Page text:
• Item
    Thumbnail Image
    Australian experience with total pancreatectomy with islet autotransplantation to treat chronic pancreatitis
    Bampton, TJ ; Holmes-Walker, DJ ; Drogemuller, CJ ; Radford, T ; Anderson, P ; Etherton, C ; Russell, CH ; Khurana, S ; Torpy, DJ ; Couper, JJ ; Couper, RLT ; Macintyre, P ; Neo, EL ; Benitez-Aguirre, P ; Thomas, G ; Loudovaris, T ; Thomas, HE ; Palmer, LJ ; Wu, D ; Rogers, NM ; Williams, L ; Hawthorne, WJ ; O'Connell, PJ ; Kay, TW ; Pleass, H ; Chen, JW ; Coates, PT (WILEY, 2021-05-06)
    BACKGROUND: This study aimed to describe the clinical outcomes of total pancreatectomy with islet autotransplantation (TP-IAT) in Australia. METHODS: Individuals selected for TP-IAT surgery according to the Minnesota Criteria (Appendix) without evidence of diabetes were evaluated including time to transplantation from pancreatectomy, islet numbers infused and post-transplantation HbA1c, C-peptide, total daily insulin and analgesic requirement. RESULTS: Sixteen individuals underwent TP-IAT from Australia and New Zealand between 2010 and 2020. Two recipients are deceased. The median islet equivalents/kg infused was 4244 (interquartile range (IQR) 2290-7300). The median C-peptide 1 month post-TP-IAT was 384 (IQR 210-579) pmol/L and at median 29.5 (IQR 14.5-46.5) months from transplant was 395 (IQR 139-862) pmol/L. Insulin independence was achieved in eight of 15 (53.3%) surviving recipients. A higher islet equivalents transplanted was most strongly associated with the likelihood of insulin independence (P < 0.05). Of the 15 surviving recipients, 14 demonstrated substantial reduction in analgesic requirement. CONCLUSION: The TP-IAT programme in Australia has been a successful new therapy for the management of individuals with chronic pancreatitis including hereditary forms refractory to medical treatment to improve pain management with 50% insulin independence rates.
  • Item
  • Item
    Thumbnail Image
    Contact allergy and allergic contact dermatitis from benzalkonium chloride in a tertiary dermatology center in Melbourne, Australia.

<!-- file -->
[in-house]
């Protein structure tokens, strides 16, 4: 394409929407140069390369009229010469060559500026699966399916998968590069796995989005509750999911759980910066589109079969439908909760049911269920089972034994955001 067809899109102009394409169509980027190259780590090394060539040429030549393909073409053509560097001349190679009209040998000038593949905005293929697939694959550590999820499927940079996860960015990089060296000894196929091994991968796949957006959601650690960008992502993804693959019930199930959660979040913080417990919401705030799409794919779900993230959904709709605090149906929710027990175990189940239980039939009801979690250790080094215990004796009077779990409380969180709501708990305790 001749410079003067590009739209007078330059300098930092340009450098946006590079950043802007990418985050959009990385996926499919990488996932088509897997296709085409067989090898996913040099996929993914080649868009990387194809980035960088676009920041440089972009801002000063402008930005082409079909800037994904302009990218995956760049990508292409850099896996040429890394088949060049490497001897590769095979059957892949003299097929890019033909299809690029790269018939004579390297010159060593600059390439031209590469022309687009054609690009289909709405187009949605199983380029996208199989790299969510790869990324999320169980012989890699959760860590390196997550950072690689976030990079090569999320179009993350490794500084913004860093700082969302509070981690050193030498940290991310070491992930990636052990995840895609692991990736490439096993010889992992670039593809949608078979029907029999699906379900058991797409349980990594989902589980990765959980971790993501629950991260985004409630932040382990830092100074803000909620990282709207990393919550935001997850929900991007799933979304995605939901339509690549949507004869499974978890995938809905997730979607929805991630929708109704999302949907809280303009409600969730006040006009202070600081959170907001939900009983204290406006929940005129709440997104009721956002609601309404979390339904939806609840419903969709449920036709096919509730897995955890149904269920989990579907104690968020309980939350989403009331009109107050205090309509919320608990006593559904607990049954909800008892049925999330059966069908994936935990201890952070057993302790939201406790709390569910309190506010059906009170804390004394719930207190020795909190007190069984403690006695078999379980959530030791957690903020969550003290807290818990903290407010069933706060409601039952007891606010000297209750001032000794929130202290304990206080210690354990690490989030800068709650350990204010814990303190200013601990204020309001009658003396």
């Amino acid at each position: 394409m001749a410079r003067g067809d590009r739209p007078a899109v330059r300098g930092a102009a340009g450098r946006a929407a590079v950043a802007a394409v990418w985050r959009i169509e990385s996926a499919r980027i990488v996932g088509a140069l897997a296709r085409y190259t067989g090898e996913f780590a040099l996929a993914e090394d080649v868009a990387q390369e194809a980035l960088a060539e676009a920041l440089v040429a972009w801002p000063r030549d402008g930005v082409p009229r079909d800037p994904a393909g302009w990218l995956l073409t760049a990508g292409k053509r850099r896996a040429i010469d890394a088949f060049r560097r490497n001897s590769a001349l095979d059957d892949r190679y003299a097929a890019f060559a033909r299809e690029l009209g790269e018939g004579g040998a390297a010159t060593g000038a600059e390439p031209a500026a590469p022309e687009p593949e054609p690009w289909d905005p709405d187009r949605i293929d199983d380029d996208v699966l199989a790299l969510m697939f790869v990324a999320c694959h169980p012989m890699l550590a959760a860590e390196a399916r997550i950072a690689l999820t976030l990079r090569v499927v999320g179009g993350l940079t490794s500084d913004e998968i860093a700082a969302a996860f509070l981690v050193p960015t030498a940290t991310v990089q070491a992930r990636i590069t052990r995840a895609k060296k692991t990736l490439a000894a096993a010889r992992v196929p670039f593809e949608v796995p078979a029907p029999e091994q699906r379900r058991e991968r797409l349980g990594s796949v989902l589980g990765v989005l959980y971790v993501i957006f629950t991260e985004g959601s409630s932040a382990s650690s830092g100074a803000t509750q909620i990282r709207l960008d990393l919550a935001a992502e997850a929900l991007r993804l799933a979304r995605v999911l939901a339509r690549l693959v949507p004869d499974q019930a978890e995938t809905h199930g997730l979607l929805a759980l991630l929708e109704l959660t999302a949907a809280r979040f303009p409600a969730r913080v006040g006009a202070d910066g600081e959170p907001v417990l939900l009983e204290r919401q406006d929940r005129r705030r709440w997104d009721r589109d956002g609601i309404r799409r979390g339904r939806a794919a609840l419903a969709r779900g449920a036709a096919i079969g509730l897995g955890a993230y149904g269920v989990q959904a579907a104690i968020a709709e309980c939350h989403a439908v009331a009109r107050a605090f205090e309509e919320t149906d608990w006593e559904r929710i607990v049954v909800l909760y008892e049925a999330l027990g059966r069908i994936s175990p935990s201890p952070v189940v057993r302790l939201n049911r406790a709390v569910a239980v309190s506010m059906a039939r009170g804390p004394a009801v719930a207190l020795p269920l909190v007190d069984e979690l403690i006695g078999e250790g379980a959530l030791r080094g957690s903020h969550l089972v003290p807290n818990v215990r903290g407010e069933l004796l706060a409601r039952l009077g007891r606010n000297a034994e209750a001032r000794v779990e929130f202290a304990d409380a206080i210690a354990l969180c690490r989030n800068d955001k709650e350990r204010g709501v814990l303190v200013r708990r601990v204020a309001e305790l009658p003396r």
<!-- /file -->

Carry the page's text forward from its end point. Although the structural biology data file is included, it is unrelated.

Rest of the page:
Dear, K ; Palmer, A ; Nixon, R (Wiley, 2021-03-03)
    BACKGROUND: Benzalkonium chloride (BAK) is a quaternary ammonium compound that is used widely as an antiseptic and preservative. It is a strong irritant and considered a weak sensitizer. OBJECTIVE: To analyze the temporal trend of BAK sensitization and the demographics of sensitized patients. METHODS: We conducted a single-center retrospective study of 7390 patients who were patch tested with BAK between January 1, 2003 and December 31, 2019. RESULTS: Of the 7390 patients who were patch tested to BAK, 108 (1.5%) had a positive reaction, with 21 reactions deemed clinically relevant (0.3% of total patch tested) and a further 5 doubtful reactions deemed clinically relevant, resulting in a total of 26 relevant reactions (0.4% of total patch tested). Common sources of exposure were ophthalmic drops (30.8%), topical antiseptic preparations (26.9%), cosmetics (15.4%), disinfectant solutions (11.5%), hand sanitizers (11.5%), and hand washes (7.7%). One fifth of patients with relevant reactions were health care workers. There has been a dramatic increase in the number of positive reactions since 2017, for reasons not totally clear. CONCLUSION: Contact allergy (CA) and allergic contact dermatitis (ACD) in response to BAK are now increasing at our center. Awareness of this trend is important, given that the coronavirus disease 2019 (COVID-19) pandemic is likely to further expose people to BAK.
  • Item
    Thumbnail Image
    Commercial growing up milks: usage frequency and associated child and demographic factors across four Asia Pacific countries
    Willcox, JC ; Februhartanty, J ; Satheannoppakao, W ; Hutchinson, C ; Itsiopoulos, C ; Worsley, A (WILEY, 2021-01-06)
    BACKGROUND: Commercial growing up milks (GUMs) targeted at children from 12 to 36 months of age are a rapidly growing industry, particularly across the Asia Pacific. METHODS: The present study assessed the frequency of use and socio-demographic and child associations of commercial GUM feeding in children, aged between 12 and 36 months, in capital cities in four Asia Pacific countries. Mothers of children aged between 12 and 36 months were surveyed, assessing GUM feeding frequency in the past month. A market research company database was used to survey across Asia Pacific urban cities, including Bangkok Thailand, Jakarta Indonesia, Singapore and Australian Capital Cities (ACC). RESULTS: More than 1000 women (n = 1051) were surveyed (Bangkok, n = 263; Jakarta, n = 275; ACC, n = 252; Singapore, n = 261). The mean (SD) age of mothers was 32.4 (5.3) years and that of children was 23.6 (6.7) months. In total, 62.7% of the children were fed GUMs more than once per week with significant country variance. In comparison with ACC, Asian countries were significantly more likely to feed GUMs ≥once per week: Bangkok [odds ratio (OR) = 5.7, 95% confidence interval (CI) = 3.8-8.6]; Jakarta (OR = 3.5, 95% CI = 2.3-5.5); and Singapore (OR = 7.4, 95% CI = 4.9-11.1). Associations of GUM feeding included: maternal tertiary education; mothers younger than 30 years; working full time; and feeding of commercial infant formula under 12 months. CONCLUSIONS: This is the first published study to explore commercial GUM feeding in and between countries. The incidence of GUM feeding, in contrast to international recommendations, signals the need for further research into the drivers for GUM feeding and its contribution to the diet.